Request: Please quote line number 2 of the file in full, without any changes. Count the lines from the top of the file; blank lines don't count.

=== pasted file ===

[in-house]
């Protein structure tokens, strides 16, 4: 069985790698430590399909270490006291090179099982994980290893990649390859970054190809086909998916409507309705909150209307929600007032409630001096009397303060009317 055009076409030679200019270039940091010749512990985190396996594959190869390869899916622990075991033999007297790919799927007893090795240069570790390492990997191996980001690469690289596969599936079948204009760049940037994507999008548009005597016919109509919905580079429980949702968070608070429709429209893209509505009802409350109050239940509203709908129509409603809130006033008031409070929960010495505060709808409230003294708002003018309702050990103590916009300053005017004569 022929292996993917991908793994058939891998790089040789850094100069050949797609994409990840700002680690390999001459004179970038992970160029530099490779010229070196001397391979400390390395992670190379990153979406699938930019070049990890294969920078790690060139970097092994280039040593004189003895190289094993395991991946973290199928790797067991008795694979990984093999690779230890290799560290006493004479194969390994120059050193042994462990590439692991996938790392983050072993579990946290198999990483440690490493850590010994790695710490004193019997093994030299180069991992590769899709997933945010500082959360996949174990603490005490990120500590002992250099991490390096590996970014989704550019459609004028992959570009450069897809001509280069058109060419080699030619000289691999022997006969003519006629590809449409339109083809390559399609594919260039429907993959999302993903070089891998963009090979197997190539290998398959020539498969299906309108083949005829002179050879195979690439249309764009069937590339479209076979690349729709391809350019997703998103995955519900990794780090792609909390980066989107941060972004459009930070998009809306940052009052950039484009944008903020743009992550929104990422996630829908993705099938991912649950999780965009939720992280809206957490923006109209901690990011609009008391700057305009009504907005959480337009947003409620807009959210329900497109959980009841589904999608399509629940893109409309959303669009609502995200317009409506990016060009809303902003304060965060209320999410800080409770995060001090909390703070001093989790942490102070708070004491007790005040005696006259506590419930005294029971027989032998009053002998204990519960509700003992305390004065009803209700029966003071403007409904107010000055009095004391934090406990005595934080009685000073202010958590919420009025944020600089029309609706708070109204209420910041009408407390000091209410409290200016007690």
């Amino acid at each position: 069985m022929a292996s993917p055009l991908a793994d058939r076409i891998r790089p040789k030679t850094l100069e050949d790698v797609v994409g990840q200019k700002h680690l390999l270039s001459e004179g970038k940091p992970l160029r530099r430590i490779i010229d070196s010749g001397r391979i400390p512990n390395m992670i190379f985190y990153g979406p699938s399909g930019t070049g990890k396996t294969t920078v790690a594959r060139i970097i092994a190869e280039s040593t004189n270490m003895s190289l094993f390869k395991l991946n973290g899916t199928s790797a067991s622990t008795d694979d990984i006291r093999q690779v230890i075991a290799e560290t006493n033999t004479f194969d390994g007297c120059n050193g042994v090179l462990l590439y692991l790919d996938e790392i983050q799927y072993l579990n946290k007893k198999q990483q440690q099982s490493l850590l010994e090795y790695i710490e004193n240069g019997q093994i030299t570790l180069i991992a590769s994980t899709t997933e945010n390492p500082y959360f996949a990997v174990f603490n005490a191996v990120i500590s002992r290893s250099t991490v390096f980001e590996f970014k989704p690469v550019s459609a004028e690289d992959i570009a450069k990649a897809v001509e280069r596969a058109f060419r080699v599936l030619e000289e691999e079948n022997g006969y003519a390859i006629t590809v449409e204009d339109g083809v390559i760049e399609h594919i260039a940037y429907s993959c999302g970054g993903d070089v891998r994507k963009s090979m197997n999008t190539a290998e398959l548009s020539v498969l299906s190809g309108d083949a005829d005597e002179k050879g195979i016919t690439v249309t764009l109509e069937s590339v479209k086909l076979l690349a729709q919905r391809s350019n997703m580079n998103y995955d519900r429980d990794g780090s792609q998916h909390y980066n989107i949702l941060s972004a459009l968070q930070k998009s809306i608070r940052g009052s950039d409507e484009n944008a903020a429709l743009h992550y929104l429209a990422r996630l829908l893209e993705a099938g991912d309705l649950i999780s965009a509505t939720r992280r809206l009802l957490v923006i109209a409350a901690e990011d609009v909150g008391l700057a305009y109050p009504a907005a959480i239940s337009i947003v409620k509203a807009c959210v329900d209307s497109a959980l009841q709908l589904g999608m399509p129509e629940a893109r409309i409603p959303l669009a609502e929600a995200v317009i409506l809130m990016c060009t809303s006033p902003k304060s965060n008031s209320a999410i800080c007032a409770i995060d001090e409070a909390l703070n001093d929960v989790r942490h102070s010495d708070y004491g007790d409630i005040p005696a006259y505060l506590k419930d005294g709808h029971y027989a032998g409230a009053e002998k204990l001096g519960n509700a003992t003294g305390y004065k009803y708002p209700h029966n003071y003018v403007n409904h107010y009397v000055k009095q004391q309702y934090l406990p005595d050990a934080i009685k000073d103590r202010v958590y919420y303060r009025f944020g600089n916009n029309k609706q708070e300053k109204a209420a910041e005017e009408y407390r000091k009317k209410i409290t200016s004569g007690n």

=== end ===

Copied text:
């Protein structure tokens, strides 16, 4: 069985790698430590399909270490006291090179099982994980290893990649390859970054190809086909998916409507309705909150209307929600007032409630001096009397303060009317 055009076409030679200019270039940091010749512990985190396996594959190869390869899916622990075991033999007297790919799927007893090795240069570790390492990997191996980001690469690289596969599936079948204009760049940037994507999008548009005597016919109509919905580079429980949702968070608070429709429209893209509505009802409350109050239940509203709908129509409603809130006033008031409070929960010495505060709808409230003294708002003018309702050990103590916009300053005017004569 022929292996993917991908793994058939891998790089040789850094100069050949797609994409990840700002680690390999001459004179970038992970160029530099490779010229070196001397391979400390390395992670190379990153979406699938930019070049990890294969920078790690060139970097092994280039040593004189003895190289094993395991991946973290199928790797067991008795694979990984093999690779230890290799560290006493004479194969390994120059050193042994462990590439692991996938790392983050072993579990946290198999990483440690490493850590010994790695710490004193019997093994030299180069991992590769899709997933945010500082959360996949174990603490005490990120500590002992250099991490390096590996970014989704550019459609004028992959570009450069897809001509280069058109060419080699030619000289691999022997006969003519006629590809449409339109083809390559399609594919260039429907993959999302993903070089891998963009090979197997190539290998398959020539498969299906309108083949005829002179050879195979690439249309764009069937590339479209076979690349729709391809350019997703998103995955519900990794780090792609909390980066989107941060972004459009930070998009809306940052009052950039484009944008903020743009992550929104990422996630829908993705099938991912649950999780965009939720992280809206957490923006109209901690990011609009008391700057305009009504907005959480337009947003409620807009959210329900497109959980009841589904999608399509629940893109409309959303669009609502995200317009409506990016060009809303902003304060965060209320999410800080409770995060001090909390703070001093989790942490102070708070004491007790005040005696006259506590419930005294029971027989032998009053002998204990519960509700003992305390004065009803209700029966003071403007409904107010000055009095004391934090406990005595934080009685000073202010958590919420009025944020600089029309609706708070109204209420910041009408407390000091209410409290200016007690």